The Maine Supreme Judicial Court affirmed Tuesday that ranked-choice voting must be in effect for the June 12 primary elections.

In the 22-page decision, the seven justices addressed seven questions posed by the Republican-led Maine Senate challenging the authority of the Maine Secretary of State to implement RCV for the primary. Legislative Republicans have blocked efforts to give the SoS rulemaking authority and provide funding for the voter-mandated law. But the Court concluded that overruling the RCV law would violate the separation of powers clause in the Constitution.

“We are not persuaded by the suggestion that the logistics of implementing ranked-choice voting create a constitutional crisis sufficient for us to ignore the separation-of-powers problems inherent in these circumstances,” the justices wrote.

The Court acknowledged that there is a conflict in the law, as one part of state statute states that primary elections will be determined by a plurality while the winner in an RCV election must win a majority of the vote. However, the Court determined that the plurality provision had been “implicitly repealed” by the most recent changes to the law. The opinion follows an earlier Superior Court ruling that the state must move forward with the new voting system because to not do so would cause “irreparable injury.”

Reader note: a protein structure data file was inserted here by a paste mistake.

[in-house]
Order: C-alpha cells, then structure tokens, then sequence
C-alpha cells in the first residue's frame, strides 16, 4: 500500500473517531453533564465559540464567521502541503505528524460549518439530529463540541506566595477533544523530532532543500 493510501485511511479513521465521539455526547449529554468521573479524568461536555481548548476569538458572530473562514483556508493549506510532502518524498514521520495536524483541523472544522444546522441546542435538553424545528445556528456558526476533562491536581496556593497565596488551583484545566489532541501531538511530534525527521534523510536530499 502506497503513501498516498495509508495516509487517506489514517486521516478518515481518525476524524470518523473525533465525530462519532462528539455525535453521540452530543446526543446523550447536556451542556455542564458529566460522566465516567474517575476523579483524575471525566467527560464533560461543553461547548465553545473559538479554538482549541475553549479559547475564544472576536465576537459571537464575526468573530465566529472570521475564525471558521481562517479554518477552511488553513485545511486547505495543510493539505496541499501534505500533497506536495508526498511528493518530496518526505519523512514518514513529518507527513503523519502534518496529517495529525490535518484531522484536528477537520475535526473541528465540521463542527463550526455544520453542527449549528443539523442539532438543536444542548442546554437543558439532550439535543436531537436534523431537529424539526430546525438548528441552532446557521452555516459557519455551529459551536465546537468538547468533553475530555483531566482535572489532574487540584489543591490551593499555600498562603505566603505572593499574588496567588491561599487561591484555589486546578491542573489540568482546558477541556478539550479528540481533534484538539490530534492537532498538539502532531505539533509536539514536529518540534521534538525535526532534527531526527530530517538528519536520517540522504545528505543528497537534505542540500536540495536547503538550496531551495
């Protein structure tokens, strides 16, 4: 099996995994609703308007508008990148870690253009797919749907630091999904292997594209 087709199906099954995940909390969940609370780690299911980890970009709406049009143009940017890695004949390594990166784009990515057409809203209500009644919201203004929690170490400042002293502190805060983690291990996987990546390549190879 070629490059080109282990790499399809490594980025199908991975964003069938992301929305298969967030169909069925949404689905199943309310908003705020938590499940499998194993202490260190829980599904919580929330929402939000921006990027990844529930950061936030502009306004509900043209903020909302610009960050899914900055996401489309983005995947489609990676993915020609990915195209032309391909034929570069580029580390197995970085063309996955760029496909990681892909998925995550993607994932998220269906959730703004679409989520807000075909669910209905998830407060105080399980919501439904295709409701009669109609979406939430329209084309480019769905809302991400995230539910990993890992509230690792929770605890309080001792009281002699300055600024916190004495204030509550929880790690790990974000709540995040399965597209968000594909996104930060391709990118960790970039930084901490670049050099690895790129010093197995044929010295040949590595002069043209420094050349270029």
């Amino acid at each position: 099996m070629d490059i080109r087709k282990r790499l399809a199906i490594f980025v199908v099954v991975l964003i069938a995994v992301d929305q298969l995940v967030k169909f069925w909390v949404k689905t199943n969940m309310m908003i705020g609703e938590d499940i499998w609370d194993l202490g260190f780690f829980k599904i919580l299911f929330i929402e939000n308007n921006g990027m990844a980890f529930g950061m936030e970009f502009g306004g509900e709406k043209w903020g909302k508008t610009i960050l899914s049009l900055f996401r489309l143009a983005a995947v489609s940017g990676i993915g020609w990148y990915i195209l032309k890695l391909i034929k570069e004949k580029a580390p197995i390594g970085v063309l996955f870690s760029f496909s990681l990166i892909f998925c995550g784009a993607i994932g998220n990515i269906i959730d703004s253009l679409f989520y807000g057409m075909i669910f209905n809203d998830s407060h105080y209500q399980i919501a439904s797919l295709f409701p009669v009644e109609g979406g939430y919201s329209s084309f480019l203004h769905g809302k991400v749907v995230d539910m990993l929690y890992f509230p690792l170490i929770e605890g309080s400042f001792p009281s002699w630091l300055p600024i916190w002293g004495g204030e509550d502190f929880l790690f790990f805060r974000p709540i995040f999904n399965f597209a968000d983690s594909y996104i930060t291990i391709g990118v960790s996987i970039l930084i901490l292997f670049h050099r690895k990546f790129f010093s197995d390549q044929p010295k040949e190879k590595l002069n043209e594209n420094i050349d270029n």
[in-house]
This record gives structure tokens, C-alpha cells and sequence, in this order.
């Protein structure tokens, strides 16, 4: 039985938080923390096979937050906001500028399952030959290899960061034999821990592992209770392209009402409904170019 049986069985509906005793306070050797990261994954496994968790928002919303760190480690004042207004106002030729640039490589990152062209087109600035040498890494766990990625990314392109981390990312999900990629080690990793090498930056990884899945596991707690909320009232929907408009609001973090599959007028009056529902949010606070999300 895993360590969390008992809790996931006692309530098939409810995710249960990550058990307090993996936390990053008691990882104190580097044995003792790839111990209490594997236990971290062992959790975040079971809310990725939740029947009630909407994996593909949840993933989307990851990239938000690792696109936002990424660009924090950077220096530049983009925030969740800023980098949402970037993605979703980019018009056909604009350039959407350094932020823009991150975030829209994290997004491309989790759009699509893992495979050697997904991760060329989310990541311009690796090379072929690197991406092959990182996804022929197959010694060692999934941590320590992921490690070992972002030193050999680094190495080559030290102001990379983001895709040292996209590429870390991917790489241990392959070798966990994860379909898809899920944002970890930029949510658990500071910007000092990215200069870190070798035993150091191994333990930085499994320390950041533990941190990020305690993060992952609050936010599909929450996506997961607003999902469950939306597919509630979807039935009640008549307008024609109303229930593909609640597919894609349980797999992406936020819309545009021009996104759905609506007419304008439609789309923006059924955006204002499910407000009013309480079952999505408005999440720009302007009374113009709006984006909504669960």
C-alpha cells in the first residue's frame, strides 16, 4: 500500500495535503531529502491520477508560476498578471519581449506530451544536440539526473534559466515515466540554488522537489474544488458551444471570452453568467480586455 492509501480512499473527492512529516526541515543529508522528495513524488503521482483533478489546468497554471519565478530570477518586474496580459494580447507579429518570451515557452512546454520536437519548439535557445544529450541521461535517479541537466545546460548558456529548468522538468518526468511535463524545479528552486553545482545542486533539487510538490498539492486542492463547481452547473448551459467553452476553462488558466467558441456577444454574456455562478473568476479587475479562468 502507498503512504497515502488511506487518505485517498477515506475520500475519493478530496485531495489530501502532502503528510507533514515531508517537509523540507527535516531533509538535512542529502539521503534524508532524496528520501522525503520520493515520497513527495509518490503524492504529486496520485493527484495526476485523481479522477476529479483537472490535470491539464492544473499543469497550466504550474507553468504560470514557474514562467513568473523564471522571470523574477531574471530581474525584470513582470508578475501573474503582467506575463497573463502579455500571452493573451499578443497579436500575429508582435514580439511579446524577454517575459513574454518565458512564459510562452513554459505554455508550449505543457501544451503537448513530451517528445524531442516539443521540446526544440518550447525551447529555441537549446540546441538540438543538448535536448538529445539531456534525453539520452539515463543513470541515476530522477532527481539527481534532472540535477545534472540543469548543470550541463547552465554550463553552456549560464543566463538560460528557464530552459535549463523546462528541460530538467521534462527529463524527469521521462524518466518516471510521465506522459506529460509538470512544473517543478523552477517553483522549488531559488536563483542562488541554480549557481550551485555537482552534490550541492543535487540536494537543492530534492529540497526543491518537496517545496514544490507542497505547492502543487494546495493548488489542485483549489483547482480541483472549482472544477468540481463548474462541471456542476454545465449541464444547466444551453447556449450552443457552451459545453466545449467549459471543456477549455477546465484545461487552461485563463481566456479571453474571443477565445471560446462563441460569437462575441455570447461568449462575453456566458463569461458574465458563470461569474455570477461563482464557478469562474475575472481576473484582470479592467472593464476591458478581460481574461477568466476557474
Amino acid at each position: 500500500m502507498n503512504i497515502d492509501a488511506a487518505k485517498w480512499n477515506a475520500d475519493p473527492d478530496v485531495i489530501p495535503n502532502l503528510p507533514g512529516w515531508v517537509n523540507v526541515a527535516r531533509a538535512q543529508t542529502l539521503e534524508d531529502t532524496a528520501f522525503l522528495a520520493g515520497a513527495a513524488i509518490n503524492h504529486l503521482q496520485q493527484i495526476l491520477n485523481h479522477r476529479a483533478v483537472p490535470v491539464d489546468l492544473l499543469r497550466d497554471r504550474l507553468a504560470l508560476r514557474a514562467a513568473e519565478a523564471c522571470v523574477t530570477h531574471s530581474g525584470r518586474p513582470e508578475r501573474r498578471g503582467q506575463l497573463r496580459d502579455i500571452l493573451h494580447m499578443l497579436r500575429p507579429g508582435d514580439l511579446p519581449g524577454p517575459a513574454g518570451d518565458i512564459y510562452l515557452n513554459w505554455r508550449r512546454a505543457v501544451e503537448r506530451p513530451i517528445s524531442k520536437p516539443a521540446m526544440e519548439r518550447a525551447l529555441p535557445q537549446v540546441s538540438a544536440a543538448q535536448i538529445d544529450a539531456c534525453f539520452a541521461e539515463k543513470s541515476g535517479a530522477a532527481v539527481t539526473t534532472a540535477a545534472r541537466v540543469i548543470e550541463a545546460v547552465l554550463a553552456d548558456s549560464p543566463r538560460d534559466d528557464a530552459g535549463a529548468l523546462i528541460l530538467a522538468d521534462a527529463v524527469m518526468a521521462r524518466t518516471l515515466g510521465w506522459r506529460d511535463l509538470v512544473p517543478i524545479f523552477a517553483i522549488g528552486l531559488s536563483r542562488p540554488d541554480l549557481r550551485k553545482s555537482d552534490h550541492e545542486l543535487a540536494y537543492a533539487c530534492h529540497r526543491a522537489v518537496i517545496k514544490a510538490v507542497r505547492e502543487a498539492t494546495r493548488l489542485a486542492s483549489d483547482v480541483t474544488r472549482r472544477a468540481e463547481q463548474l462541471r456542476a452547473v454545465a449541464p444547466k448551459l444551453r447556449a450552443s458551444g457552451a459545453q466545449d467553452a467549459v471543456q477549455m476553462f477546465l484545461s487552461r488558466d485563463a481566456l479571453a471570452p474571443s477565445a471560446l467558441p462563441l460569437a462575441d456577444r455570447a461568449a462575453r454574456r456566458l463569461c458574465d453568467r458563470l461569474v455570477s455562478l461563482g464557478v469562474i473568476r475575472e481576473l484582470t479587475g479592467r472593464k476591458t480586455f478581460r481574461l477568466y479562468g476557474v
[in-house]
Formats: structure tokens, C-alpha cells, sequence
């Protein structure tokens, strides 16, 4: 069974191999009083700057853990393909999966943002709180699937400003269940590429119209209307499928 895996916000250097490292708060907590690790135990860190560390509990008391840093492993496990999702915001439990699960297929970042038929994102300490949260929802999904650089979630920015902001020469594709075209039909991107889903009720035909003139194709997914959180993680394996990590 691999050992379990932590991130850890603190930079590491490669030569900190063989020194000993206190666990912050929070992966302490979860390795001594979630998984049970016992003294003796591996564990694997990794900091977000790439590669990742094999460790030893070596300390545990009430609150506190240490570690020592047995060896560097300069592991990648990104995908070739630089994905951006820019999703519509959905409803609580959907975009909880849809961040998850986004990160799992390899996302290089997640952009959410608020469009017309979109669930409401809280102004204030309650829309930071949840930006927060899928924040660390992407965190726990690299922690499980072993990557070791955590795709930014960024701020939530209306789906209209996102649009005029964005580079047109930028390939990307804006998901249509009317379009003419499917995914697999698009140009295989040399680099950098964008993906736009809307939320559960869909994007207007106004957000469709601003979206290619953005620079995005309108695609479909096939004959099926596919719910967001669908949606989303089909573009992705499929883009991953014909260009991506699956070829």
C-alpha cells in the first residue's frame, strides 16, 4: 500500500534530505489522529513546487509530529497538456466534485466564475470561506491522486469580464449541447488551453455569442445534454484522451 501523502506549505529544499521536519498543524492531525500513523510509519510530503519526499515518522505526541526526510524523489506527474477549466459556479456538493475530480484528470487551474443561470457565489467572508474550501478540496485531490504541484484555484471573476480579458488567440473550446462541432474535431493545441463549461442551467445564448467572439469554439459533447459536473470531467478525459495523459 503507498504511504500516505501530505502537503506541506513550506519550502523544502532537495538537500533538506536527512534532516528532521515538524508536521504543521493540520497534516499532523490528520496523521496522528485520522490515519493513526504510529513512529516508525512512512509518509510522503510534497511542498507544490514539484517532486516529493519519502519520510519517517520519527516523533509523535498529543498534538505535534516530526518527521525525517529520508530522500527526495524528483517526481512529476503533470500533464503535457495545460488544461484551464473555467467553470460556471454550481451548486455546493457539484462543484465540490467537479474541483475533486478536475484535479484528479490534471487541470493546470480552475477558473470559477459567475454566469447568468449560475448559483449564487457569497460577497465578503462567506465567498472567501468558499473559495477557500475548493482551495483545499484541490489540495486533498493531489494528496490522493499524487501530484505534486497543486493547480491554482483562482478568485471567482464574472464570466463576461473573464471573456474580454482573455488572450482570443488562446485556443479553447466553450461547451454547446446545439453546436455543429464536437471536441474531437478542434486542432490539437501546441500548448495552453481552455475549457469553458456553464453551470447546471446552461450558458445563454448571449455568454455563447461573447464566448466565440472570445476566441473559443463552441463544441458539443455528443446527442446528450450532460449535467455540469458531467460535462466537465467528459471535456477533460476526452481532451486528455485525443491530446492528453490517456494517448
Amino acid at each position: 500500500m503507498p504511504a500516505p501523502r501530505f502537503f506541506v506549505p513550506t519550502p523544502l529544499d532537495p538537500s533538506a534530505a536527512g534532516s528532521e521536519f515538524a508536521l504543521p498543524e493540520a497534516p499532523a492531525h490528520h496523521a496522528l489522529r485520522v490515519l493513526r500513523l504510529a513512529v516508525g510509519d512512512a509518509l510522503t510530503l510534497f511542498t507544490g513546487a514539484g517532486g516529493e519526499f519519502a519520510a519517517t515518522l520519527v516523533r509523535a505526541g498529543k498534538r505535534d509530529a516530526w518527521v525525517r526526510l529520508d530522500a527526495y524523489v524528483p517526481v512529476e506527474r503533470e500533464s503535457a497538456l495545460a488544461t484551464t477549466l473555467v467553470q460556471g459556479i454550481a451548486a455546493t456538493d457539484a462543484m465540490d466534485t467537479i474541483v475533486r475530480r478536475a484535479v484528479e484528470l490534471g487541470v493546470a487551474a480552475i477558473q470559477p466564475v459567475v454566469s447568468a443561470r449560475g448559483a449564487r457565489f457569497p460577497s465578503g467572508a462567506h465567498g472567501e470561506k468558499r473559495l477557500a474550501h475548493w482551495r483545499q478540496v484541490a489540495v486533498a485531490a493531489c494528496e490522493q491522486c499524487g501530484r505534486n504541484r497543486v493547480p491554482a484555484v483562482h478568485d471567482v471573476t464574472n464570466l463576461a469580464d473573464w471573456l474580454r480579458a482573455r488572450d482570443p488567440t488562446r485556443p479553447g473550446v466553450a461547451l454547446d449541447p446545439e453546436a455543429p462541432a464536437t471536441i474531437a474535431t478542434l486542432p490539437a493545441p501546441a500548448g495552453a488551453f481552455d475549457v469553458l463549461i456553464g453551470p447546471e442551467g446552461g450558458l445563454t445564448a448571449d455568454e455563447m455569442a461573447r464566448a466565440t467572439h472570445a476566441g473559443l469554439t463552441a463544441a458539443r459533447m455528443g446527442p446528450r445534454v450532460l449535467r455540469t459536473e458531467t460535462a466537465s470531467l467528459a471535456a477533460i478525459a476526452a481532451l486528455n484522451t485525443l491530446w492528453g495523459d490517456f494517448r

Earlier this year, activists submitted enough signatures for a “people’s veto” of a law passed by the Legislature last year to delay implementing the RCV law and automatically repeal it in 2021 if the state doesn’t pass an amendment to put the law into Constitutional compliance. If the people’s veto is successful, it would implement ranked-choice voting for primary elections and federal elections, but not for general elections for state-level offices. Regardless of the outcome of the ballot initiative, primary voters will have the opportunity to rank candidates for gubernatorial, congressional, and state legislative offices by numbers in order of preference — 1, 2 and 3. If no candidate gets more than 50 percent of the vote in the first round of tabulation, the last-place candidates are defeated and the votes that went to them are distributed to the second-choice candidates. The candidate with the most votes in the final round of tabulation wins. 

Originally, the Maine Secretary of State’s office estimated the cost of implementing RCV this year would be about $220,000. But it has been able to pare down the total cost to about $80,000 by eliminating “best practices,” like voter outreach, from its budget. It will cost roughly an additional $50,000 to transport the ballots from local polling places.

In a statement, Senate President Mike Thibodeau (R-Waldo Cty.), who helped bring the suit, said, “We will consider what we can do to ensure the election process goes smoothly on June 12th,” but did not elaborate on whether Republicans would stop trying to obstruct the new law.